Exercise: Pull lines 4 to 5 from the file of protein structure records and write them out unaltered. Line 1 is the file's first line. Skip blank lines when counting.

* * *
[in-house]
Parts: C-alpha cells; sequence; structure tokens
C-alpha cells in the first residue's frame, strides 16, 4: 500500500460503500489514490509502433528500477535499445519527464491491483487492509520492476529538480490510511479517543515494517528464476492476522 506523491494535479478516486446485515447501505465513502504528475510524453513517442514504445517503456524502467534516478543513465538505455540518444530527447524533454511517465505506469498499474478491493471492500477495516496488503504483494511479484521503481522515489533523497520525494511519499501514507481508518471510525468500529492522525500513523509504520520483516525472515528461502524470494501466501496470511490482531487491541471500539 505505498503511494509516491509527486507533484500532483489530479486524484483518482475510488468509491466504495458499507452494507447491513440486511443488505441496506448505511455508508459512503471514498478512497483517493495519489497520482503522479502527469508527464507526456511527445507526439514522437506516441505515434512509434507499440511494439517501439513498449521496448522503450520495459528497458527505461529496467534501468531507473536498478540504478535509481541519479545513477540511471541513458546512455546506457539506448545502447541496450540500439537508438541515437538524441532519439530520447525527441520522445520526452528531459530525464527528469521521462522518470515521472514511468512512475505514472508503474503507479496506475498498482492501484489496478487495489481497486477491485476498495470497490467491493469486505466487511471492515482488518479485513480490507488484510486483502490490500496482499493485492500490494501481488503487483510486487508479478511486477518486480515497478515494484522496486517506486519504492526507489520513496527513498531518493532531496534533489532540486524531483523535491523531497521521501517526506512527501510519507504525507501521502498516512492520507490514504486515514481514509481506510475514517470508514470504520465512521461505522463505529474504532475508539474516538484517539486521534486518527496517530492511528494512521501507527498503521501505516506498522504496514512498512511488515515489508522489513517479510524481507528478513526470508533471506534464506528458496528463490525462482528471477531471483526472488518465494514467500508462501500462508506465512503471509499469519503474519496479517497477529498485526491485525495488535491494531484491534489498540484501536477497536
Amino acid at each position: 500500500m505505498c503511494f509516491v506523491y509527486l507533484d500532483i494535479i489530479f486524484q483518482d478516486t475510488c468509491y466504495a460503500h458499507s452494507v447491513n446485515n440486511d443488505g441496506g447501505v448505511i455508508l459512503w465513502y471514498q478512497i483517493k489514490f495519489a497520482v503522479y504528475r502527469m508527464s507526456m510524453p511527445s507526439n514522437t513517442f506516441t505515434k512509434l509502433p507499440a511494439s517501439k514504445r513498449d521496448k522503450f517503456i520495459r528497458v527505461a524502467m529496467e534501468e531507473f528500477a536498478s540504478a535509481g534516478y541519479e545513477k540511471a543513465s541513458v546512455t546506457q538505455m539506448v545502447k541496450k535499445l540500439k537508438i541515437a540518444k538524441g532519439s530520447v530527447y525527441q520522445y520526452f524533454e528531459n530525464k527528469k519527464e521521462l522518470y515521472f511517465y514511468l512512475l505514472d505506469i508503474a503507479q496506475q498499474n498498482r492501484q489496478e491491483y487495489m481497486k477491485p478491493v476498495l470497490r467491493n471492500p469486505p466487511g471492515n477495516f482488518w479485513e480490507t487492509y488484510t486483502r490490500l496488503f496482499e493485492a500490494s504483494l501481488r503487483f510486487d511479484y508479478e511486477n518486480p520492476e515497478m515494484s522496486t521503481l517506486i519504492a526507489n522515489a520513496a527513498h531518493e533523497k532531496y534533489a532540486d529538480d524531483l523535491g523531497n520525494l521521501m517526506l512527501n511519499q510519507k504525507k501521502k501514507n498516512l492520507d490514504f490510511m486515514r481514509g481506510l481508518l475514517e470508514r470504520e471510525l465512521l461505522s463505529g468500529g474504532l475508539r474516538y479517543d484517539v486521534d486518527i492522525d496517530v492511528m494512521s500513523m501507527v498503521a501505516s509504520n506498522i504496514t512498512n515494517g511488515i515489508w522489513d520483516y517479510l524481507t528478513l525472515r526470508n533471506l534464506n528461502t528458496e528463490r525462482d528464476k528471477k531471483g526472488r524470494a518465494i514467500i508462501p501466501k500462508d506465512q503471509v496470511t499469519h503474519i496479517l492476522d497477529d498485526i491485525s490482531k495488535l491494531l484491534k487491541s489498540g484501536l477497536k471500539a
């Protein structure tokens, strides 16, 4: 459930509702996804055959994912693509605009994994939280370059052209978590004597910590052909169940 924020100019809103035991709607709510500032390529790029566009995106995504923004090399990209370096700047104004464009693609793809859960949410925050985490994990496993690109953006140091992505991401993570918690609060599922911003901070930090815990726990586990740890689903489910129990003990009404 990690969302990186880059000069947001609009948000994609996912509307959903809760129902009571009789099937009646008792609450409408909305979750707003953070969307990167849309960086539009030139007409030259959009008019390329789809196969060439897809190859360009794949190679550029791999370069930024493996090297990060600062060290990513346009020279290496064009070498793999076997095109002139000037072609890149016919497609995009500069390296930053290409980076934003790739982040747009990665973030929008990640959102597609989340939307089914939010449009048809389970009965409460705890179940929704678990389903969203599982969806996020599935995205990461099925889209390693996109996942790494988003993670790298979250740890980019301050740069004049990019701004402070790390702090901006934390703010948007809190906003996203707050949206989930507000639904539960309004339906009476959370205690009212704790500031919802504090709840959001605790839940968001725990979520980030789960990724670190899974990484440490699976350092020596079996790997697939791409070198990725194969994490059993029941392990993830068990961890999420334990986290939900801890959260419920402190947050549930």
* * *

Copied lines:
Amino acid at each position: 500500500m505505498c503511494f509516491v506523491y509527486l507533484d500532483i494535479i489530479f486524484q483518482d478516486t475510488c468509491y466504495a460503500h458499507s452494507v447491513n446485515n440486511d443488505g441496506g447501505v448505511i455508508l459512503w465513502y471514498q478512497i483517493k489514490f495519489a497520482v503522479y504528475r502527469m508527464s507526456m510524453p511527445s507526439n514522437t513517442f506516441t505515434k512509434l509502433p507499440a511494439s517501439k514504445r513498449d521496448k522503450f517503456i520495459r528497458v527505461a524502467m529496467e534501468e531507473f528500477a536498478s540504478a535509481g534516478y541519479e545513477k540511471a543513465s541513458v546512455t546506457q538505455m539506448v545502447k541496450k535499445l540500439k537508438i541515437a540518444k538524441g532519439s530520447v530527447y525527441q520522445y520526452f524533454e528531459n530525464k527528469k519527464e521521462l522518470y515521472f511517465y514511468l512512475l505514472d505506469i508503474a503507479q496506475q498499474n498498482r492501484q489496478e491491483y487495489m481497486k477491485p478491493v476498495l470497490r467491493n471492500p469486505p466487511g471492515n477495516f482488518w479485513e480490507t487492509y488484510t486483502r490490500l496488503f496482499e493485492a500490494s504483494l501481488r503487483f510486487d511479484y508479478e511486477n518486480p520492476e515497478m515494484s522496486t521503481l517506486i519504492a526507489n522515489a520513496a527513498h531518493e533523497k532531496y534533489a532540486d529538480d524531483l523535491g523531497n520525494l521521501m517526506l512527501n511519499q510519507k504525507k501521502k501514507n498516512l492520507d490514504f490510511m486515514r481514509g481506510l481508518l475514517e470508514r470504520e471510525l465512521l461505522s463505529g468500529g474504532l475508539r474516538y479517543d484517539v486521534d486518527i492522525d496517530v492511528m494512521s500513523m501507527v498503521a501505516s509504520n506498522i504496514t512498512n515494517g511488515i515489508w522489513d520483516y517479510l524481507t528478513l525472515r526470508n533471506l534464506n528461502t528458496e528463490r525462482d528464476k528471477k531471483g526472488r524470494a518465494i514467500i508462501p501466501k500462508d506465512q503471509v496470511t499469519h503474519i496479517l492476522d497477529d498485526i491485525s490482531k495488535l491494531l484491534k487491541s489498540g484501536l477497536k471500539a
């Protein structure tokens, strides 16, 4: 459930509702996804055959994912693509605009994994939280370059052209978590004597910590052909169940 924020100019809103035991709607709510500032390529790029566009995106995504923004090399990209370096700047104004464009693609793809859960949410925050985490994990496993690109953006140091992505991401993570918690609060599922911003901070930090815990726990586990740890689903489910129990003990009404 990690969302990186880059000069947001609009948000994609996912509307959903809760129902009571009789099937009646008792609450409408909305979750707003953070969307990167849309960086539009030139007409030259959009008019390329789809196969060439897809190859360009794949190679550029791999370069930024493996090297990060600062060290990513346009020279290496064009070498793999076997095109002139000037072609890149016919497609995009500069390296930053290409980076934003790739982040747009990665973030929008990640959102597609989340939307089914939010449009048809389970009965409460705890179940929704678990389903969203599982969806996020599935995205990461099925889209390693996109996942790494988003993670790298979250740890980019301050740069004049990019701004402070790390702090901006934390703010948007809190906003996203707050949206989930507000639904539960309004339906009476959370205690009212704790500031919802504090709840959001605790839940968001725990979520980030789960990724670190899974990484440490699976350092020596079996790997697939791409070198990725194969994490059993029941392990993830068990961890999420334990986290939900801890959260419920402190947050549930």